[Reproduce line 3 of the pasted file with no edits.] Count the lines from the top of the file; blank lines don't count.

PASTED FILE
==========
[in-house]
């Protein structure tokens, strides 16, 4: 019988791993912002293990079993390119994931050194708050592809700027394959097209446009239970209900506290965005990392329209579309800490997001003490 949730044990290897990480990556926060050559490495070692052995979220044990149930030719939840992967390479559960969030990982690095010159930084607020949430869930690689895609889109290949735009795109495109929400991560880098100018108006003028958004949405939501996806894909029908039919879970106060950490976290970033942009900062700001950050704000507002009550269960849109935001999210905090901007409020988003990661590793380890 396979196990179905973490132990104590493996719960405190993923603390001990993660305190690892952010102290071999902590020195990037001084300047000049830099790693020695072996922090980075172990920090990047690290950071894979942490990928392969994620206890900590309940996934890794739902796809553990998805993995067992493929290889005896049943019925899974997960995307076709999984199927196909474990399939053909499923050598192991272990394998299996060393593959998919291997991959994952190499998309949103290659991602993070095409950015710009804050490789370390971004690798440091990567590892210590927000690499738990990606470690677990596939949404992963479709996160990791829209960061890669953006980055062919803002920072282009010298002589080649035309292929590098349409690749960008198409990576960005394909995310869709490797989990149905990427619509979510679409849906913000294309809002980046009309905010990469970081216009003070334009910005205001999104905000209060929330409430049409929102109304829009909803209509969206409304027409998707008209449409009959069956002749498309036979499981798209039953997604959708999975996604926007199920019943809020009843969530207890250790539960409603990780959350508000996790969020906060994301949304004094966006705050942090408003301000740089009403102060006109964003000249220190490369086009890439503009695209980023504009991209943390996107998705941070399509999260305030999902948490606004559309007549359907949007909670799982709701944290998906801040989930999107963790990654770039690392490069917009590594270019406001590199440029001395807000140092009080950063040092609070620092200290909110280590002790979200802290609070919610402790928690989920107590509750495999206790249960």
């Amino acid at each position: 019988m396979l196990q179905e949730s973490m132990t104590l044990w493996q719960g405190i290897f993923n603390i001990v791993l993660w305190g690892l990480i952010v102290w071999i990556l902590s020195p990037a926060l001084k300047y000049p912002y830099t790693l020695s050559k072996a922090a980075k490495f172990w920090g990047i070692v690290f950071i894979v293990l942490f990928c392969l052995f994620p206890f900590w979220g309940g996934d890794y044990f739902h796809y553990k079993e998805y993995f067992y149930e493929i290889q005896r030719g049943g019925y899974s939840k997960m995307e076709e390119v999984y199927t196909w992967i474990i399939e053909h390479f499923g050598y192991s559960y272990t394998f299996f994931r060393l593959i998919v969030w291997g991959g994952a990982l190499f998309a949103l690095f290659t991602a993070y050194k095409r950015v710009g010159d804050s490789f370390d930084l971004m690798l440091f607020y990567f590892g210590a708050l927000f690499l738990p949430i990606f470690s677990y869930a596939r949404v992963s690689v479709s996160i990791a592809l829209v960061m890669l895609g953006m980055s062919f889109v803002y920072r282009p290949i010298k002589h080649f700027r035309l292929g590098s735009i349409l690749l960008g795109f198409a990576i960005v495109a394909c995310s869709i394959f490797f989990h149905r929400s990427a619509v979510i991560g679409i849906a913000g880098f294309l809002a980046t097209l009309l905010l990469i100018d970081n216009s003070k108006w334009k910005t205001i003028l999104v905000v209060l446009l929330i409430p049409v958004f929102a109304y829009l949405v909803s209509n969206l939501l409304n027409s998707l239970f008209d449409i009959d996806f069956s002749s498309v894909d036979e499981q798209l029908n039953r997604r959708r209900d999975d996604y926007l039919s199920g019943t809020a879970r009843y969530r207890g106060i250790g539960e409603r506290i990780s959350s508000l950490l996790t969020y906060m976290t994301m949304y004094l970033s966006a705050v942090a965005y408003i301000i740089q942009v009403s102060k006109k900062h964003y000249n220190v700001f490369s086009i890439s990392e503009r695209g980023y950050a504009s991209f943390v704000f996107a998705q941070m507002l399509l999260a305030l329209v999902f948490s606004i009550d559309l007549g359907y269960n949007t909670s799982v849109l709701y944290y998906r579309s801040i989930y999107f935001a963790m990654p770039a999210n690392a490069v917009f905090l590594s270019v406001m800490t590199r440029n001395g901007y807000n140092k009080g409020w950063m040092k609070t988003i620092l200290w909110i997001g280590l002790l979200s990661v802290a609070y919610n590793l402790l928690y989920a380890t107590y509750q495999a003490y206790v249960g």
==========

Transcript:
């Amino acid at each position: 019988m396979l196990q179905e949730s973490m132990t104590l044990w493996q719960g405190i290897f993923n603390i001990v791993l993660w305190g690892l990480i952010v102290w071999i990556l902590s020195p990037a926060l001084k300047y000049p912002y830099t790693l020695s050559k072996a922090a980075k490495f172990w920090g990047i070692v690290f950071i894979v293990l942490f990928c392969l052995f994620p206890f900590w979220g309940g996934d890794y044990f739902h796809y553990k079993e998805y993995f067992y149930e493929i290889q005896r030719g049943g019925y899974s939840k997960m995307e076709e390119v999984y199927t196909w992967i474990i399939e053909h390479f499923g050598y192991s559960y272990t394998f299996f994931r060393l593959i998919v969030w291997g991959g994952a990982l190499f998309a949103l690095f290659t991602a993070y050194k095409r950015v710009g010159d804050s490789f370390d930084l971004m690798l440091f607020y990567f590892g210590a708050l927000f690499l738990p949430i990606f470690s677990y869930a596939r949404v992963s690689v479709s996160i990791a592809l829209v960061m890669l895609g953006m980055s062919f889109v803002y920072r282009p290949i010298k002589h080649f700027r035309l292929g590098s735009i349409l690749l960008g795109f198409a990576i960005v495109a394909c995310s869709i394959f490797f989990h149905r929400s990427a619509v979510i991560g679409i849906a913000g880098f294309l809002a980046t097209l009309l905010l990469i100018d970081n216009s003070k108006w334009k910005t205001i003028l999104v905000v209060l446009l929330i409430p049409v958004f929102a109304y829009l949405v909803s209509n969206l939501l409304n027409s998707l239970f008209d449409i009959d996806f069956s002749s498309v894909d036979e499981q798209l029908n039953r997604r959708r209900d999975d996604y926007l039919s199920g019943t809020a879970r009843y969530r207890g106060i250790g539960e409603r506290i990780s959350s508000l950490l996790t969020y906060m976290t994301m949304y004094l970033s966006a705050v942090a965005y408003i301000i740089q942009v009403s102060k006109k900062h964003y000249n220190v700001f490369s086009i890439s990392e503009r695209g980023y950050a504009s991209f943390v704000f996107a998705q941070m507002l399509l999260a305030l329209v999902f948490s606004i009550d559309l007549g359907y269960n949007t909670s799982v849109l709701y944290y998906r579309s801040i989930y999107f935001a963790m990654p770039a999210n690392a490069v917009f905090l590594s270019v406001m800490t590199r440029n001395g901007y807000n140092k009080g409020w950063m040092k609070t988003i620092l200290w909110i997001g280590l002790l979200s990661v802290a609070y919610n590793l402790l928690y989920a380890t107590y509750q495999a003490y206790v249960g």